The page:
Fitness for purpose *****
The compact six-storey hospital functions efficiently, with a central street and atrium providing good, legible circulation for patients, staff and visitors and a single entrance for security. The straightforward office-block construction system has proved to be highly adaptable to frequent changes in hospital needs.
Daylight fills the central atrium and the rooms opening off it. But these rooms are insufficiently ventilated through the atrium and can be stuffy. The reception desk suffers from draughts and glare.
The glorious extended atrium is the scene of one of Britain's most celebrated collections of healing arts, including sculptures, paintings and concerts. In a recent survey, most patients, staff and visitors said that these greatly reduced their stress levels. The building is well mannered in its traditional high-street setting, but is let down by a gloomy entrance canopy.
The early example of an ETFE membrane roof is holding up, despite minor problems. The linoleum floor is bleaching in the atrium, much of the services plant is packing up prematurely and the exterior is weathering poorly.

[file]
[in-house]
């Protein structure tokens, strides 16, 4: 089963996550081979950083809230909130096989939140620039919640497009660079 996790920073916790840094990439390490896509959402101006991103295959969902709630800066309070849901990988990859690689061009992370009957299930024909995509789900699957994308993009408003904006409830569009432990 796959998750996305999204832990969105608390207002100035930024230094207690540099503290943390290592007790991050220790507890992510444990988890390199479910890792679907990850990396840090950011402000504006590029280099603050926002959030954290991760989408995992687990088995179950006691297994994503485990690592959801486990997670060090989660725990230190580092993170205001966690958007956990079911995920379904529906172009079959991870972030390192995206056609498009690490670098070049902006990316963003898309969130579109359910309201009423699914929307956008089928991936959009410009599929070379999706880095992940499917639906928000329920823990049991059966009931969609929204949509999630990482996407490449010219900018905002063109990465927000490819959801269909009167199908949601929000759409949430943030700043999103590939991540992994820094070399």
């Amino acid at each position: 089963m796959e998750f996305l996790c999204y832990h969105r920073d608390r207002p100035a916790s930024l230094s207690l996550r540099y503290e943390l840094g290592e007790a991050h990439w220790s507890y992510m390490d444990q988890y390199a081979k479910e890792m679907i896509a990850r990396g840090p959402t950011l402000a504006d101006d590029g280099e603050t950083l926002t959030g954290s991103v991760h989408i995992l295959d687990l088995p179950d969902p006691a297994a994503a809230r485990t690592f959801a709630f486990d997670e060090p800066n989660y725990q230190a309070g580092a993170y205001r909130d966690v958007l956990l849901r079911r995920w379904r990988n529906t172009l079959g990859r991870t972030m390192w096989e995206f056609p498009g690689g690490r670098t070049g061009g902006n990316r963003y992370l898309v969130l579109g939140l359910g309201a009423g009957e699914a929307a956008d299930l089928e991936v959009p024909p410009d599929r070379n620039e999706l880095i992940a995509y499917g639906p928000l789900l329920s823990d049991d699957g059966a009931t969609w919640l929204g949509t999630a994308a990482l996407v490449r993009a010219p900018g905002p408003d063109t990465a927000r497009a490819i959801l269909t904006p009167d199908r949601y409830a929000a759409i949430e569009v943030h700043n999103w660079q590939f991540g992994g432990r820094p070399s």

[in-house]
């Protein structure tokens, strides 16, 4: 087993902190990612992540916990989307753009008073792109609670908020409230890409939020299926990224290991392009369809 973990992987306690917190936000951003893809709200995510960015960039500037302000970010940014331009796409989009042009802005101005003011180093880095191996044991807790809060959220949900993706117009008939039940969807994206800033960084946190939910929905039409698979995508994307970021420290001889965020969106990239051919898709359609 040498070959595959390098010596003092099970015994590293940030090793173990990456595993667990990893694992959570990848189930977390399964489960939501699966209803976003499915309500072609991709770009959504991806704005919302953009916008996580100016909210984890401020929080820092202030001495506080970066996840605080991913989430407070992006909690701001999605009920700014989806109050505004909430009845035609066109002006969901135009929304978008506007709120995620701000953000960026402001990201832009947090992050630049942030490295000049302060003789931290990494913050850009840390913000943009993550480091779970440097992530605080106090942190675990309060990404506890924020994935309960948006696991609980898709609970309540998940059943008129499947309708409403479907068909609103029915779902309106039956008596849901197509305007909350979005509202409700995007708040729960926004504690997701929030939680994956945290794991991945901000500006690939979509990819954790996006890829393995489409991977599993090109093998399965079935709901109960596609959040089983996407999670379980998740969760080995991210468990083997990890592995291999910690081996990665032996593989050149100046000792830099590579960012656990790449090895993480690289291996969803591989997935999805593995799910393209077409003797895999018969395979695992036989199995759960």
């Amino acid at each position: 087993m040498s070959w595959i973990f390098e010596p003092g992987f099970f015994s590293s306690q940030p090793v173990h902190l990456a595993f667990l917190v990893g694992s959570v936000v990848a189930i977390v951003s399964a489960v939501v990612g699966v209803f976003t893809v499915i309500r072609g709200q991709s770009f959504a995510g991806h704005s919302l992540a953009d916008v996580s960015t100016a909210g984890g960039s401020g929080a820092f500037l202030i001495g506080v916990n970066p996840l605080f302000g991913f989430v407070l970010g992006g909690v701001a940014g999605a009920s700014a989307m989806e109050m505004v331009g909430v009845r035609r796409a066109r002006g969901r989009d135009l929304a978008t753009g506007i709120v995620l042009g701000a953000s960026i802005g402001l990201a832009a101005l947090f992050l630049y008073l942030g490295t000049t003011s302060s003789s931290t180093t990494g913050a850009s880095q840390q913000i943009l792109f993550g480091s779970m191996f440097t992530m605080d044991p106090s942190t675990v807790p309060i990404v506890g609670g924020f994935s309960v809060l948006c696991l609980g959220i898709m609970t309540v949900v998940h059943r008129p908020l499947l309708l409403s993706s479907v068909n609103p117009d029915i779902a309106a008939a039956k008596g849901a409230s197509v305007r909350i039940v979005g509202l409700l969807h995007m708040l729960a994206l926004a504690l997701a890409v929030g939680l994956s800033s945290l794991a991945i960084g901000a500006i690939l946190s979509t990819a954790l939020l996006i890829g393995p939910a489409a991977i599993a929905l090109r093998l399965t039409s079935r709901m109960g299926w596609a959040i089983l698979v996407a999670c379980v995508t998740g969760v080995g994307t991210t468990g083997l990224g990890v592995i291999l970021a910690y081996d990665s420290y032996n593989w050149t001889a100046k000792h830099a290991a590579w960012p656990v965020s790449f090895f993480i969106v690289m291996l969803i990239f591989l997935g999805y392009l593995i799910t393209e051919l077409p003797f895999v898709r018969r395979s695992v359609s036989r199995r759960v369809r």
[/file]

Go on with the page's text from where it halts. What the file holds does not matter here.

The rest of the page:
At a glance
Completed in 1993, the Chelsea & Westminster broke the mould for an NHS facility and was a precursor to the current drive towards patient-friendly design. The huge 665-bed teaching hospital replaced four obsolete west London hospitals stretching from Westminster to Fulham, and was paid for by the disposal of three of these sites. Born out of commercial property deals, the building shares its architectural format and construction techniques with contemporary office buildings. Some 111,500 m2 of accommodation was packed into a six-storey block that was itself shoehorned into the unsold site. Fast-track construction techniques included a steel structure, composite metal-deck floors and stud partition walls. Development costs of £202m, or £310,000 a bed, were 156% higher than the NHS norm.